Costume in a play

Costumes are part of the overall design concept of a production and should be considered carefully at the planning stage. As such they should contribute something to the production. At one extreme they might be part of a complex colour scheme which conveys a message as part of the production. Conversely, the performers may be dressed in street clothes that suit the characters they play and succeed in not attracting attention.

Rebecca Ferguson in the BBC drama The White Queen, 2013
Rebecca Ferguson as Elizabeth Woodville in The White Queen Credit: Company Pictures/ALL3MEDIA

It would be best to describe costume simply as what the actors are wearing for the performance. Black t-shirts and jeans, period costumes, practice clothes and the actors’ own street clothes are all costumes and may well merit discussion.

When writing about costume, your job is to identify the contribution that costume makes to a show or to an individual performer’s work. You should write in precise detail both about what the costume was and the impact it had. However, while you need to be precise there is no need to go into comprehensive detail. Unless you’re building a statement on certain points, it’s enough to give an indication like ‘correct Elizabethan costume’ or ‘smart office clothes’. If we can assume that the fact that an actor was wearing red clothes is important, you will say so but you will also say why.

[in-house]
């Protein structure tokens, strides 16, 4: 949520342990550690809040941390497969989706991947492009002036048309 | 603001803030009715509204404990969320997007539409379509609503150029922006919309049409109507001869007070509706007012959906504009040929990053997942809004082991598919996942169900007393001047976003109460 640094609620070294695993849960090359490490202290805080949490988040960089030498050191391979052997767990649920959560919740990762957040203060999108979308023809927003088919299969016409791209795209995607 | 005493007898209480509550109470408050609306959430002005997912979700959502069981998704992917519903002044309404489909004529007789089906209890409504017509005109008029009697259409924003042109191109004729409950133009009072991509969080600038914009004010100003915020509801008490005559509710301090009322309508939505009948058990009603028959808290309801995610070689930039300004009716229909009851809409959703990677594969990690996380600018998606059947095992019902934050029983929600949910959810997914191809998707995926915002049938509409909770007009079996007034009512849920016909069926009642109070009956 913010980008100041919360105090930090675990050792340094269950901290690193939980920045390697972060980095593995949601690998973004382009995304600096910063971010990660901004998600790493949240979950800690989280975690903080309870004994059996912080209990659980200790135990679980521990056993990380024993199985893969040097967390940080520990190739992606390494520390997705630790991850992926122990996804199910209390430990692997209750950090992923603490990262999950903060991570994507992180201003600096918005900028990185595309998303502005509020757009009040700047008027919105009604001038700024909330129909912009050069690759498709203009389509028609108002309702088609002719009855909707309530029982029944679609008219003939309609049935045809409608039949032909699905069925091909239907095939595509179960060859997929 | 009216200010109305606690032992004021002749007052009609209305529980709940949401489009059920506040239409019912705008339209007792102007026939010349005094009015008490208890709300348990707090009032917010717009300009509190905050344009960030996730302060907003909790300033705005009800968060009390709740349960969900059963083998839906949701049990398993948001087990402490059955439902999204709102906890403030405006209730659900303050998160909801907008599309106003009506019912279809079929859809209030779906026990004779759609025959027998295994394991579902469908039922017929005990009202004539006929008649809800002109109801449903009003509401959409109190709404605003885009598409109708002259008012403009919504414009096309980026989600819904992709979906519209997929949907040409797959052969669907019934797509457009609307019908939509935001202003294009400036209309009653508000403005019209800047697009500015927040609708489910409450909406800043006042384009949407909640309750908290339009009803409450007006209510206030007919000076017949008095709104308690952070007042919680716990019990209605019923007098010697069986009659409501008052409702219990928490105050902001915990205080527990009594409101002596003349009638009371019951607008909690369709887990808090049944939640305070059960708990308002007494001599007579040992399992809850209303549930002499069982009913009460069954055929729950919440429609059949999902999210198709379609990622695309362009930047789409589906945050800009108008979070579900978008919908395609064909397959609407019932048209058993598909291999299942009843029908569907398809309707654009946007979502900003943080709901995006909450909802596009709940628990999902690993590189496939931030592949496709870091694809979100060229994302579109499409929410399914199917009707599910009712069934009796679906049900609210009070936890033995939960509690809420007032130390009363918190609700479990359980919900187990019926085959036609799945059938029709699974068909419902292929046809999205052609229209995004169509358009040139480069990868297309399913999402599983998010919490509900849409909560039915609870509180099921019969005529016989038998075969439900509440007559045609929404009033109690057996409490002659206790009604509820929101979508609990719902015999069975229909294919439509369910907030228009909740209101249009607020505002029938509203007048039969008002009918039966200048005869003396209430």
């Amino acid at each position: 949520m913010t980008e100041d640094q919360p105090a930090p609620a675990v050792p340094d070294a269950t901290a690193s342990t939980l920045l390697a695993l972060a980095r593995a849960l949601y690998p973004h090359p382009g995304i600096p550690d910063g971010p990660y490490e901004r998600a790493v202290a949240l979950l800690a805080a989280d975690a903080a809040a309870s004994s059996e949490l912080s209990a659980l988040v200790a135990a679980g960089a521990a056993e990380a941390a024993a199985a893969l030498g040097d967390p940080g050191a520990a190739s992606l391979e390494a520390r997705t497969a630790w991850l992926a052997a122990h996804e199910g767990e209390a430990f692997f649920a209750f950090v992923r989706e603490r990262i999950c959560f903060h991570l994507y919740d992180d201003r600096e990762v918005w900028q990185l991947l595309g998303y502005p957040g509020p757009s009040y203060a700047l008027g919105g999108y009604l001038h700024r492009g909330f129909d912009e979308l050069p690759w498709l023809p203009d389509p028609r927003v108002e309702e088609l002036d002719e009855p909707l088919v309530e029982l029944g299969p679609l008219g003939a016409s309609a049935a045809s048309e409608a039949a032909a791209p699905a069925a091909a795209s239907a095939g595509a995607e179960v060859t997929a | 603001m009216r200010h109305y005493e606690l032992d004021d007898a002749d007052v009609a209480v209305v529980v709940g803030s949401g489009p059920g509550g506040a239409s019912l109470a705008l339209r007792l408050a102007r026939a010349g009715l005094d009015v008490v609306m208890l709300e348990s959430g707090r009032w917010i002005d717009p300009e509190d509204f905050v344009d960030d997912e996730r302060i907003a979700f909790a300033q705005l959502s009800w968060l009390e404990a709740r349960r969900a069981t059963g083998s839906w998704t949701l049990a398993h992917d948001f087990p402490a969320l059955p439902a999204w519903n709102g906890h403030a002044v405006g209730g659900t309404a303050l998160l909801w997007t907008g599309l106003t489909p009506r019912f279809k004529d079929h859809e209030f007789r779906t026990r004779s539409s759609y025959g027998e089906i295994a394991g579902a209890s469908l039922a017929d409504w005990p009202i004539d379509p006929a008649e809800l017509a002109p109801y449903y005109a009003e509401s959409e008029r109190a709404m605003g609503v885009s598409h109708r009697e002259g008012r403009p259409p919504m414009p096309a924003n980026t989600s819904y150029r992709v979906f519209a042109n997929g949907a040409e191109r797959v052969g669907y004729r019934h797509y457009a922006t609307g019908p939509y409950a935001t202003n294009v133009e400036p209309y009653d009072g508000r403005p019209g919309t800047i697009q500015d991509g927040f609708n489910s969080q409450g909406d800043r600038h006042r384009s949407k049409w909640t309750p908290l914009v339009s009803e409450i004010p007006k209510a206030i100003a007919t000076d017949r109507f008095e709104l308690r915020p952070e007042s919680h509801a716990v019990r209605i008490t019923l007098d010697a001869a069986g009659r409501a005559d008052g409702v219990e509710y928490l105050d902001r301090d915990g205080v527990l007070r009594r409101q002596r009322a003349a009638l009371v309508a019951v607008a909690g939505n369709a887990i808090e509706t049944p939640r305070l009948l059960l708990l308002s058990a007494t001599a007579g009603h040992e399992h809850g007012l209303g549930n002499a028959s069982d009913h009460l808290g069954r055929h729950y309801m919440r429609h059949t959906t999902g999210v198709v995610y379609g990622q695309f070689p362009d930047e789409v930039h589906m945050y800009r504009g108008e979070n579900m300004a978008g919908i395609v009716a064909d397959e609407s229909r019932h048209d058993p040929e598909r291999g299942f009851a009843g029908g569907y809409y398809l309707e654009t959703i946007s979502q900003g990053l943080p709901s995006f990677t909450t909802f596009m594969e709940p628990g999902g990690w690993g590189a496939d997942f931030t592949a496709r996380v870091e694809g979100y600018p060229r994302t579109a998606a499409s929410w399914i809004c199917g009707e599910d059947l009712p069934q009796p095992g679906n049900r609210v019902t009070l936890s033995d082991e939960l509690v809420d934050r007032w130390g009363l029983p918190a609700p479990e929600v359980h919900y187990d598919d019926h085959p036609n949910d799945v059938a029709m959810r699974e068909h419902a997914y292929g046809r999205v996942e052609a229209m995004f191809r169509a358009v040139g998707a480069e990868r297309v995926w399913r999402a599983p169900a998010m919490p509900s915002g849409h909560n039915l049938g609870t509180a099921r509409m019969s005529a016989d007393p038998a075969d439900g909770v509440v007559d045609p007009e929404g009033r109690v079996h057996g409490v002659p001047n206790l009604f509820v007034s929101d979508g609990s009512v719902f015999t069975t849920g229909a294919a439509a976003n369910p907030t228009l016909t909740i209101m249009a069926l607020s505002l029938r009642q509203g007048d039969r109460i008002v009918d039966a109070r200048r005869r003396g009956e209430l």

Adrian Lester in the National Theatre production of Othello, 2013
Adrian Lester in the National Theatre production of Othello, 2013, which was given a modern-day setting Credit: Johan Persson/ArenaPAL

If you’re writing about your own choice of costume in a play, remember to justify your choice of garments, colour and fabric and clearly describe items that fit the period in which the play is set.